Libya’s warring sides take steps towards ending hostilities

UN-backed government leader instructs all military forces to immediately cease fire

The UN-backed government in Libya has announced a ceasefire in the civil war which pits it against eastern-based forces headed by Khalifa Haftar, a renegade general who has been trying to seize power in the oil-rich North African state.

Fayez al-Sarraj, who heads the UN-recognised Government of National Accord, which is backed and armed by Turkey, said orders have been issued “to all military forces for an immediate ceasefire and a cessation of war operations across all Libyan territory”.

A separate call for a ceasefire also came on Friday from Aguila Saleh, speaker of the eastern-based House of Representatives, a parliament that is aligned with Gen Haftar – a sign, some believe, of a split in the general's camp. Gen Haftar has not made any response.

The announcements are being seen by analysts and diplomats as a signal of a de-escalation in a proxy war which has drawn in regional and international powers who have provided mercenaries, sophisticated weapons, logistical support and diplomatic cover to rival sides.


The UN has "warmly welcomed" the ceasefire call saying it "demonstrates the courage which Libya is in urgent need of during these trying times". Stephanie Williams, the acting head of the UN mission to Libya also called for "the rapid implementation of the two leaders' call for the resumption of oil production and export".

Oil exports have been blocked since January by Gen Haftar as a way of pressuring the UN-backed government by depriving it of revenue.

Egypt, a main backer of the eastern general, has also hailed the announcements "by both sides". President Abdel Fattah al-Sisi said it was "an important step on the road to achieving a political settlement".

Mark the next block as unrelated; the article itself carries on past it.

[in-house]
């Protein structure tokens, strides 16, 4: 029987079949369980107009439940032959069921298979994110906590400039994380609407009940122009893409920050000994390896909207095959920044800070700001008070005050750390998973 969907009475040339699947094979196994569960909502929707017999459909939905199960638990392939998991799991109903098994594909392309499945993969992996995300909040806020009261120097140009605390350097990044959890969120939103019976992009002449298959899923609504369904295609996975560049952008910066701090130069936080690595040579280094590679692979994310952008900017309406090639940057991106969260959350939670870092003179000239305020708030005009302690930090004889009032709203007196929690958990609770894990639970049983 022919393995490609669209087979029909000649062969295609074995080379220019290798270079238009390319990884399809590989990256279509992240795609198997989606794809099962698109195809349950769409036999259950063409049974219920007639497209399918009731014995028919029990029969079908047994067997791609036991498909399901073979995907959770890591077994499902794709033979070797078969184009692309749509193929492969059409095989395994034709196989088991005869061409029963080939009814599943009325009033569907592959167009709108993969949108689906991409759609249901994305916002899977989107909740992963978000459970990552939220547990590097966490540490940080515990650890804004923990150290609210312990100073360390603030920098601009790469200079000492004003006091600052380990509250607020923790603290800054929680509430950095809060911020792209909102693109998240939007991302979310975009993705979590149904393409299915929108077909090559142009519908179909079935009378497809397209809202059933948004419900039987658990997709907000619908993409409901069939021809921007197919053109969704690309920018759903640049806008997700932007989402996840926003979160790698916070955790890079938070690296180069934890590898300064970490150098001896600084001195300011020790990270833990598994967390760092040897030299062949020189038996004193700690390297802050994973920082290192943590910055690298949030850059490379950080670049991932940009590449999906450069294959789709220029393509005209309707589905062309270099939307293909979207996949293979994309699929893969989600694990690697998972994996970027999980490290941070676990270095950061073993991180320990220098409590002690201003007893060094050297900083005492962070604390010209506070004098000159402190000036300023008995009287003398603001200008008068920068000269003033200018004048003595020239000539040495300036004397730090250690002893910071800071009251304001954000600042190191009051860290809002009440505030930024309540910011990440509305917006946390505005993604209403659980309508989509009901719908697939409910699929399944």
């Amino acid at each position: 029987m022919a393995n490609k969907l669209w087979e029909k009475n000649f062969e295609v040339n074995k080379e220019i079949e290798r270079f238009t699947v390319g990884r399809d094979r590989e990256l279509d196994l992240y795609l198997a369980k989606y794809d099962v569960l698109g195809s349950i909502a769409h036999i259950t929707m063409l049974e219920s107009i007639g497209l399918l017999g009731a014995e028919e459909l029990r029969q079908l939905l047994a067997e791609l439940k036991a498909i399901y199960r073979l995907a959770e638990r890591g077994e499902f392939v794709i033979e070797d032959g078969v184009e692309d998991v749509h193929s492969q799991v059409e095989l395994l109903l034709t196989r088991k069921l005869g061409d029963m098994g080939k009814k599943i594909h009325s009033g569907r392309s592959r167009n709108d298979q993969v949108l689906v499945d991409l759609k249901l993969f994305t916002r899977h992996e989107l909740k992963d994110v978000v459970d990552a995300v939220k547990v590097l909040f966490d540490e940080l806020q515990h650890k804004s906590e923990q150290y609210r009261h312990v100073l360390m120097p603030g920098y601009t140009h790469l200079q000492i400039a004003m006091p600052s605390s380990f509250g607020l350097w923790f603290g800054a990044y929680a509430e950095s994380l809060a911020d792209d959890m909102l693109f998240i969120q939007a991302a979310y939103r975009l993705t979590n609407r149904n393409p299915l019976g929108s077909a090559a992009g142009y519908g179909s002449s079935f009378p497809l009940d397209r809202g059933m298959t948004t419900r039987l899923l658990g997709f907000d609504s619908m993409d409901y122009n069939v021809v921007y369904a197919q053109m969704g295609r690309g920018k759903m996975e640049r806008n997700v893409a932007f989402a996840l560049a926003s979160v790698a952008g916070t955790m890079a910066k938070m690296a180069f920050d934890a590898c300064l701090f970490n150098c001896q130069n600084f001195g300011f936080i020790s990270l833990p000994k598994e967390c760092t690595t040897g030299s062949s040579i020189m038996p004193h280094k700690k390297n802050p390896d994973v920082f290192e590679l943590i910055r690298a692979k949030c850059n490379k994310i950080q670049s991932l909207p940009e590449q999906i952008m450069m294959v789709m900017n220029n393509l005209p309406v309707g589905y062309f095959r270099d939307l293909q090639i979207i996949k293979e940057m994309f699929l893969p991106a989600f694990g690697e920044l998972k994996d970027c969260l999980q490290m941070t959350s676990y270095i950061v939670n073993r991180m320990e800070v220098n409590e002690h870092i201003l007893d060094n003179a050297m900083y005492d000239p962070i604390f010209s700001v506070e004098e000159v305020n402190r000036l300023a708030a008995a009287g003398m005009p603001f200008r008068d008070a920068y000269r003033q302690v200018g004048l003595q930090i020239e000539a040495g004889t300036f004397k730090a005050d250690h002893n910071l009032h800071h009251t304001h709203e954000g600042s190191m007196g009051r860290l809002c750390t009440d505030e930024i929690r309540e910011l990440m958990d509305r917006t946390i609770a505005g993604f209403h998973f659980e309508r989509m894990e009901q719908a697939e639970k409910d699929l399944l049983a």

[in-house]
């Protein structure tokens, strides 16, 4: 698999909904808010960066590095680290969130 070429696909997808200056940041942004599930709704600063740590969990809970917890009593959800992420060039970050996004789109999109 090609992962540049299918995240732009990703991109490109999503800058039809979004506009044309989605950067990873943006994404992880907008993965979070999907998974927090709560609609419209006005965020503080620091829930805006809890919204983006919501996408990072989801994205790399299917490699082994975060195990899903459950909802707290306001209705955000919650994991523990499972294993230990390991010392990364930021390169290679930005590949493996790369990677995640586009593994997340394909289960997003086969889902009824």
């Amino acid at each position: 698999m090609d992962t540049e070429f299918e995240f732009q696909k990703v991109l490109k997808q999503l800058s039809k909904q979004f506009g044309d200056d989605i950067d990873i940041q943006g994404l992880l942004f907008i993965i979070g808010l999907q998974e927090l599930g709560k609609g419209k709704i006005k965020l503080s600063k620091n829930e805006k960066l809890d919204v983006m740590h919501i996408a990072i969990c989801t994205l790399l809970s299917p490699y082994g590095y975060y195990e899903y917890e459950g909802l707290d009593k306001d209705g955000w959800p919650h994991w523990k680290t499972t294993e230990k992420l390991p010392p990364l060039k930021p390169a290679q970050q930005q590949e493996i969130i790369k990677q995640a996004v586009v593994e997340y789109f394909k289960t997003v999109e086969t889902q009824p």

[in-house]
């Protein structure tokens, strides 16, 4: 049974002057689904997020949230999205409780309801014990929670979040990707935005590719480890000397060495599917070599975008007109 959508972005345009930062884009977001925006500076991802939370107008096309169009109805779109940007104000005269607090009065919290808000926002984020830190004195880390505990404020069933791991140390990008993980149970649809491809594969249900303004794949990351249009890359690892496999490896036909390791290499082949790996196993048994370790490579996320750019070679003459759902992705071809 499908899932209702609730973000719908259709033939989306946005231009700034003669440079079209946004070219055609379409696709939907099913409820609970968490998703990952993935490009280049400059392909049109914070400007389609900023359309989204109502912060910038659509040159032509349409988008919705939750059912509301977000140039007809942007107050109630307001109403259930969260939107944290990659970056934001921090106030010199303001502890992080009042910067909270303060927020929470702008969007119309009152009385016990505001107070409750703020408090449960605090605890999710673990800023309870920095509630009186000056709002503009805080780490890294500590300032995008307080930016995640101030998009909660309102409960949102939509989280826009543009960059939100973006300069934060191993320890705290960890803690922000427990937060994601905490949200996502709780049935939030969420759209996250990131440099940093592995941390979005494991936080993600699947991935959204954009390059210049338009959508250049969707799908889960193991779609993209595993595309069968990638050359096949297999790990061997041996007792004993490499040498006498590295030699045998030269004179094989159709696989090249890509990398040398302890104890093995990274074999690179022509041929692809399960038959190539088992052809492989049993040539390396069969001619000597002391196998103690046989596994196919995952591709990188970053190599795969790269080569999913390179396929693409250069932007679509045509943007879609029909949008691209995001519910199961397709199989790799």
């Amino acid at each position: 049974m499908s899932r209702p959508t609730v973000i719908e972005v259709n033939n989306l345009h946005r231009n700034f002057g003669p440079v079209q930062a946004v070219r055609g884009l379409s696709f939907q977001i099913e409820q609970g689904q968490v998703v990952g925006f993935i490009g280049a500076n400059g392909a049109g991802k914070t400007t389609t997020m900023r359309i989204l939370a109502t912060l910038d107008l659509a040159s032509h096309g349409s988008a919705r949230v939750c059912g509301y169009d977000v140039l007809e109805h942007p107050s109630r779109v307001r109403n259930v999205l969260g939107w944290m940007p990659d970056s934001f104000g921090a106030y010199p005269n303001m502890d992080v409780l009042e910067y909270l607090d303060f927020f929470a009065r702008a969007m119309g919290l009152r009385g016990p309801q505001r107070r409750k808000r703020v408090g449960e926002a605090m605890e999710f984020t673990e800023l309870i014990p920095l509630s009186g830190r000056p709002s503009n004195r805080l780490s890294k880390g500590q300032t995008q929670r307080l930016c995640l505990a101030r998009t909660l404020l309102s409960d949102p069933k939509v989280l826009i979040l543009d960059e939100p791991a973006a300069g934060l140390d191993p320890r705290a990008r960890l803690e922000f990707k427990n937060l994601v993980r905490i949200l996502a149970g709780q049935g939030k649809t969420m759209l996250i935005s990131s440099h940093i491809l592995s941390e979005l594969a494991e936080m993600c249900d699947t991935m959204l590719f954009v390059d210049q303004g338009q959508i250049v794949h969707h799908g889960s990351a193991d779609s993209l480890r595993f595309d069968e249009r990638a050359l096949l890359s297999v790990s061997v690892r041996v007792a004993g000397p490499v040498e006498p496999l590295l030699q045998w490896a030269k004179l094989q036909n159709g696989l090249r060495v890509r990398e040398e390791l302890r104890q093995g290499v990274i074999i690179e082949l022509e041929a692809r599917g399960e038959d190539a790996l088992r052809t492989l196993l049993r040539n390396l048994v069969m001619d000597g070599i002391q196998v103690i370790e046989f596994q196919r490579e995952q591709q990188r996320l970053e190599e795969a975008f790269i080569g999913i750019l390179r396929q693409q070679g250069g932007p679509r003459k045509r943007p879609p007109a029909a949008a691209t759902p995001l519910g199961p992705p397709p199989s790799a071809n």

“This is positive,” said Tarek Megerisi, Libya specialist at the European Council on Foreign Relations. “You don’t usually get good news from Libya. There is agreement between Sarraj and Aguila and support from Turkey and Egypt.”

Mr Megerisi argued that “this is not a game changer yet but positive in that we were expecting a war that would draw in Egypt and Turkey”.

Egypt, Russia, the United Arab Emirates and France have been General Haftar's main backers. Russia has sent mercenaries and the UAE has provided massive transfers of sophisticated weapons to aid the eastern strongman's offensive to seize Tripoli, the capital. This was launched in April last year, but collapsed after Turkey sent military support and Syrian mercenaries.

Mr Sisi had warned in June that Egypt was prepared to intervene militarily in Libya if the Turkish-backed GNA forces seized the coastal city of Sirte, a gateway to important oil installations now held by Gen Haftar.

In his ceasefire announcement, the GNA’s Mr Sarraj called for the demilitarisation of Sirte and of Juffra, a desert town in central Libya which has a strategic air base, saying it was necessary for the ceasefire to work. This averts the threat of Egyptian intervention and also observes what diplomats describe as a Russian red line.

The announcement also suggests there is an attempt to sideline Gen Haftar even by his backers. Mr Megerisi noted that the latest moves “empower Aguila Saleh against Haftar who is at the extreme end of the eastern camp”. He said that although the military strongman still had troops at his disposal, his power base was weakening with splits appearing as a result of the collapse of his military offensive to seize Tripoli.

“They are no longer united,” said Mr Megerisi. “There is a decline in support from the eastern tribes which form a big chunk of his forces.” – Copyright The Financial Times Limited 2020